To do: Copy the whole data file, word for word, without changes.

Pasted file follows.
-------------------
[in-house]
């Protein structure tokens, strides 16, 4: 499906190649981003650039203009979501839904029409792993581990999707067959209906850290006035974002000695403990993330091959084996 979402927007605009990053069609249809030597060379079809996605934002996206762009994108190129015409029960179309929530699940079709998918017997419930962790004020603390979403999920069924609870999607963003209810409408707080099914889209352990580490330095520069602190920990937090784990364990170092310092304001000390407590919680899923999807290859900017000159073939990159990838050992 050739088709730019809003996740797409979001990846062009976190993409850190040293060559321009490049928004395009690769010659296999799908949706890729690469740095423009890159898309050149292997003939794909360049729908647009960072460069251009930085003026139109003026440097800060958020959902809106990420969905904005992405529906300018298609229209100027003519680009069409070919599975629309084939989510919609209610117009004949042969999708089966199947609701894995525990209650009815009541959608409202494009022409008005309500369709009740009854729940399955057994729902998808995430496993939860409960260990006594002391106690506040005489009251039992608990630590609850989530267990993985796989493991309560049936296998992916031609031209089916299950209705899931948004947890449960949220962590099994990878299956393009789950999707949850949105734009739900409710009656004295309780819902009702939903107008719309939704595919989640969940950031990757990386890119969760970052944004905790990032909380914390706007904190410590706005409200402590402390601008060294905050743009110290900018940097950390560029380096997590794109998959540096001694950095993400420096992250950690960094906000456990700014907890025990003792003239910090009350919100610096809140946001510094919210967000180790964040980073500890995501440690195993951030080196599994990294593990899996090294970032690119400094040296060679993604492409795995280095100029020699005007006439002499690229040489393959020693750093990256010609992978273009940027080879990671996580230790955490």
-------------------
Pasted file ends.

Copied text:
[in-house]
């Protein structure tokens, strides 16, 4: 499906190649981003650039203009979501839904029409792993581990999707067959209906850290006035974002000695403990993330091959084996 979402927007605009990053069609249809030597060379079809996605934002996206762009994108190129015409029960179309929530699940079709998918017997419930962790004020603390979403999920069924609870999607963003209810409408707080099914889209352990580490330095520069602190920990937090784990364990170092310092304001000390407590919680899923999807290859900017000159073939990159990838050992 050739088709730019809003996740797409979001990846062009976190993409850190040293060559321009490049928004395009690769010659296999799908949706890729690469740095423009890159898309050149292997003939794909360049729908647009960072460069251009930085003026139109003026440097800060958020959902809106990420969905904005992405529906300018298609229209100027003519680009069409070919599975629309084939989510919609209610117009004949042969999708089966199947609701894995525990209650009815009541959608409202494009022409008005309500369709009740009854729940399955057994729902998808995430496993939860409960260990006594002391106690506040005489009251039992608990630590609850989530267990993985796989493991309560049936296998992916031609031209089916299950209705899931948004947890449960949220962590099994990878299956393009789950999707949850949105734009739900409710009656004295309780819902009702939903107008719309939704595919989640969940950031990757990386890119969760970052944004905790990032909380914390706007904190410590706005409200402590402390601008060294905050743009110290900018940097950390560029380096997590794109998959540096001694950095993400420096992250950690960094906000456990700014907890025990003792003239910090009350919100610096809140946001510094919210967000180790964040980073500890995501440690195993951030080196599994990294593990899996090294970032690119400094040296060679993604492409795995280095100029020699005007006439002499690229040489393959020693750093990256010609992978273009940027080879990671996580230790955490």